1 Thessalonians 5:21 “Prove all things; hold fast that which is good.”
Ensign, ‘The Things of God and Man,’ November 1977, p, 21; “You remember how the whole world believed that the thief upon the cross went to heaven with the Savior because He said: “To day shalt thou be with me in paradise.” (Luke 23:43.) Now the men of this world, understanding things according to man’s wisdom, thought he went to heaven. But according to divine truth, he went only to paradise where the Savior arranged for the gospel to be preached to him to prepare him so that he would be worthy to stand with the sanctified and the redeemed of his people.” – LeGrand Richards
Luke 23:43; “And Jesus said unto him, Verily I say unto thee, To day shalt thou be with me in paradise.”
The Lord tells us in His word that scripture is inspired of Him 2 Timothy 3:16, meaning the words on that page are anything but the words of mankind!
When we take the time to study the meaning of specific words we’ll find any confusion in our minds is easily swept away. The transliteration for ‘paradise’ is ‘paradeisos’, and is a reference to Eden, a place of future happiness. It’s the same word used in Revelation 2:7, Genesis 2:15, Song of Solomon 4:13, Ecclesiastes 2:5, and Nehemiah 2:8.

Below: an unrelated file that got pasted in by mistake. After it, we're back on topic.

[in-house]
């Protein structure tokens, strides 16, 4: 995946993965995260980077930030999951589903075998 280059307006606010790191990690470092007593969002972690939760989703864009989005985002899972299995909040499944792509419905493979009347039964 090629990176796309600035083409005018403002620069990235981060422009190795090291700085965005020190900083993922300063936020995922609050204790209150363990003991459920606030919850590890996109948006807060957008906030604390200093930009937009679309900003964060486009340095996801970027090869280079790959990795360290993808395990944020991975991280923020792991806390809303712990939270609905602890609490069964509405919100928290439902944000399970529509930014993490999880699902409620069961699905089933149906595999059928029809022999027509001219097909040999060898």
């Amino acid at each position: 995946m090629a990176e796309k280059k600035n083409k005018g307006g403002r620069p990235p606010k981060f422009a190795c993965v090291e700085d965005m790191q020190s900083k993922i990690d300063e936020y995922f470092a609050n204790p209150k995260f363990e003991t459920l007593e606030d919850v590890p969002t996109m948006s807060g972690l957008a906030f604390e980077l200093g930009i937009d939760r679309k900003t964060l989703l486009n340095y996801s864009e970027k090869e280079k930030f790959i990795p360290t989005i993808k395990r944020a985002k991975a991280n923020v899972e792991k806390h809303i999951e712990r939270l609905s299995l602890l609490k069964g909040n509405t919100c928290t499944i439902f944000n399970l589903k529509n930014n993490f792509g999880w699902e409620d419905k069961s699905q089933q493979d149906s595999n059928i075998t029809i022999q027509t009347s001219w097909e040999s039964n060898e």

As we’re all aware, no one goes to paradise unless they are righteous, so the idea Jesus went and made arrangements for the guy to hear the gospel preached is just plain silly! Ellicott’s commentary has a concise, yet thorough explanation of what Jesus meant when He spoke to the thief hanging next to Him. The thief was obviously considered to have overcome, thus granting him salvation.
“…as a synonym for the eternal blessedness of the righteous, presenting a vivid contrast to the foul horrors of Gehenna. It is remarkable, however, that this is the one occasion on which the word appears as part of our Lord’s teaching. In the mystical language of the Apocalypse, “the tree of life which is in the midst of the paradise of God,” is one of the promises to “him that overcometh” (Revelation 2:7).
In this instance we may trace in our Lord’s use of the word a subtle tenderness of sympathy. What He said in answer to the penitent’s prayer was, in part, a contrast to it, in part, its most complete fulfilment. Not in the far-off “Coming,” but that very day…”